In my preparations to interview Pete RG before his four-show run this month in NYC, I took the time to listen to his newest EP “Reaching For The Moon” a handful of times and reread my review from his show at Pianos in March. Digesting the five song album, I concluded that the EP is tight, danceable and at the same time really good rock n’ roll. In looking back at the review of his live show I cringed a little as I likened him to a “Neil Diamond on steroids,” but Pete ended up assuring me that it wasn’t the first time in the chat below.
Pancakes And Whiskey: Thanks for speaking with us today, what have you been up to since the last time we chatted in March?
Pete RG: After the tour we were glad to get back and got right to finishing the new EP working 14 hour days, seven days a week for two months. Then Brina and I went on vacation to Greece as I have family there and is a great and inexpensive trip. Now that we’re back we’ve been rehearsing and cramming to getting ready for the northeast run and October dates after.
Talking about the new album, ‘Reaching For The Moon’, what I took from it is a sense of big time love and redemption, but little loss, care to talk about that?
I think that would be pretty accurate. To be honest with you, I haven’t had a lot of time to reflect on it. These songs came out really fast in two weeks or so regarding lyrics. They were all written in the same time frame and while working on the first song, I basically came up with the other four. A lot of it is about love and redemption, and it’s also about promise and really looking forward as this is an exciting time for me having moved into a new home and my recording studio is flourishing.
What is it like working with established veterans like Dave Krusen (Pearl Jam) and Adam Kury (Candlebox) on the new EP?
First things first; It’s always good to work with top-notch musicians. I’ve had the good fortune of producing a number of indie acts and even Disney acts. One thing I learned along the way is that working with people who are good musicians, I’m not just talking about how they play their instruments or their proficiency, it’s their whole vibe and their approach: it really frees you up as a writer and as a producer.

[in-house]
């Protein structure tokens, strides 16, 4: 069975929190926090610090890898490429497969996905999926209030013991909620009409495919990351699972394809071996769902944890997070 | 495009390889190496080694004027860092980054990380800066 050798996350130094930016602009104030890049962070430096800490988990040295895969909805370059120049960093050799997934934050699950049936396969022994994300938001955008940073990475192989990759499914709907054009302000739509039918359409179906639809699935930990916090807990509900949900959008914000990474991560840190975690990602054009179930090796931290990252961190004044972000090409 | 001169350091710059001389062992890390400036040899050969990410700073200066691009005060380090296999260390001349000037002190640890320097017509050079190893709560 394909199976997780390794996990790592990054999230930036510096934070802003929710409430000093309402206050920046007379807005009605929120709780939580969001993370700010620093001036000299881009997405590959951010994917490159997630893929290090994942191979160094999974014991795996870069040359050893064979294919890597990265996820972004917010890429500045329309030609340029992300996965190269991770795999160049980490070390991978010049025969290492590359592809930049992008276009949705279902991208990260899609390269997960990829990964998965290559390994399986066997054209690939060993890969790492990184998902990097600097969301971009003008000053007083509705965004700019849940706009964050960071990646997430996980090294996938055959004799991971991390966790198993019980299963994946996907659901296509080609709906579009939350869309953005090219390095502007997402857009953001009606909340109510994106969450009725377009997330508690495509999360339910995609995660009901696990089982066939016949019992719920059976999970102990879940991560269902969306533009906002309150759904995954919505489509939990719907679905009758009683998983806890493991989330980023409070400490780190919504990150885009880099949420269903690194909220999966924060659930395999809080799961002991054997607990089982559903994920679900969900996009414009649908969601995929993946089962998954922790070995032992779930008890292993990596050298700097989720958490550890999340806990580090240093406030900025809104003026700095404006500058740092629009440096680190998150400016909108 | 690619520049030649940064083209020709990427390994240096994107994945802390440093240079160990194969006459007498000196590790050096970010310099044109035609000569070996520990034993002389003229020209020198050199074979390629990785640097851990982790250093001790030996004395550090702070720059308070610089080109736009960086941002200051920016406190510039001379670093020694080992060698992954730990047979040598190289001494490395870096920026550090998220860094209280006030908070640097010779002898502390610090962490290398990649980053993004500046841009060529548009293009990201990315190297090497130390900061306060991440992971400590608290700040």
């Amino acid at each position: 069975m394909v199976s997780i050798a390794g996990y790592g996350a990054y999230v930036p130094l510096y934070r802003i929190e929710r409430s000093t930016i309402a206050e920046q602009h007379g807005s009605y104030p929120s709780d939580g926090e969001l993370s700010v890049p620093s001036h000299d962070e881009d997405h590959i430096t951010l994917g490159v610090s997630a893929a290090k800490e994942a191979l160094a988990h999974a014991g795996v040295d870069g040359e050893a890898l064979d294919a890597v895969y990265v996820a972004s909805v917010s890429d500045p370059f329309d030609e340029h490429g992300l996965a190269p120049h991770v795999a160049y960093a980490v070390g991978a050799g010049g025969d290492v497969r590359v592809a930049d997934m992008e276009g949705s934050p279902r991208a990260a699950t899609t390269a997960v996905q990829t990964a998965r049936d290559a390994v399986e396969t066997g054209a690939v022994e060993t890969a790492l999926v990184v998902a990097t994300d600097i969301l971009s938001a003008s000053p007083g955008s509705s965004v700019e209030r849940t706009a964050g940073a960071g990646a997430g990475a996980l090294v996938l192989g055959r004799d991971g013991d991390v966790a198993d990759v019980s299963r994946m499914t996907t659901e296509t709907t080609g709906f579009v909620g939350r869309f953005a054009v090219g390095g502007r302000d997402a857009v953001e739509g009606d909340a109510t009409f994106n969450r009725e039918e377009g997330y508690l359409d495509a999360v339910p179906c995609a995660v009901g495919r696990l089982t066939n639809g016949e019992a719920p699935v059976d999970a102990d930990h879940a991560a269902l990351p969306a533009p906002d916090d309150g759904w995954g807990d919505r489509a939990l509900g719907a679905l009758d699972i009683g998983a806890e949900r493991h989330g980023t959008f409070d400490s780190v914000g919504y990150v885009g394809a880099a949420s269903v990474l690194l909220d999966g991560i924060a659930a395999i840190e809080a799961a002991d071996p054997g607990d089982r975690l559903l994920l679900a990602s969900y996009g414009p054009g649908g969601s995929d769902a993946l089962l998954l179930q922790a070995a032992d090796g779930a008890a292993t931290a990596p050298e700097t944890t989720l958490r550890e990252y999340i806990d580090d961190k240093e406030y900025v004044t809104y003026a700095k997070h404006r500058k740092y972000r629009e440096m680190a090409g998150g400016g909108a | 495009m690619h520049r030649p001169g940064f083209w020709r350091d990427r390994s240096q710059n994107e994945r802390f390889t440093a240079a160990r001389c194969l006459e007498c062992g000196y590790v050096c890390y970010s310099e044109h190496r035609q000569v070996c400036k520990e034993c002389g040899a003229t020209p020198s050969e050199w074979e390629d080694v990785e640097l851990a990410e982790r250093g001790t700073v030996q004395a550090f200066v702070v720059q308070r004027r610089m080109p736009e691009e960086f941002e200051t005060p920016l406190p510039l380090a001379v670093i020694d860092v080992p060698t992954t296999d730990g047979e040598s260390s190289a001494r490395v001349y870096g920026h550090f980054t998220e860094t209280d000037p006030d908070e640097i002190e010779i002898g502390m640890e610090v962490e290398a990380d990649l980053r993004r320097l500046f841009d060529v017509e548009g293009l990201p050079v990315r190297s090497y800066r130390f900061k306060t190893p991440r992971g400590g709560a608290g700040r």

Guys like Dave and Adam bring the proficiency; they bring the openness and experience and have tons of ideas. Although they’ve doing it for a while, they also bring a love of music that’s completely undiminished like they are still fifteen years old. They are great guys who are really good friends; if you’re going to be making good music, you have to do it with people you enjoy being around. They also instill a little extra confidence in you because you know when you’re laying it down, this is as good as it gets.
You’re about to go on tour, is there a certain city or venue you are looking forward to the most?
NYC is always at the top of the list, it’s one of my favorite places in the world. I’m an L.A. boy, but I’ve always loved going to New York, even wanted to live there for a period of time. It will be nice to get in a van and travel up to Boston, to go down to Philly, to go upstate and see the small towns along the Hudson River and even Vermont. The bottom line is, we’re really excited for our shows in NYC.
While we’re talking about NYC, is there a difference in music scenes between here and L.A.?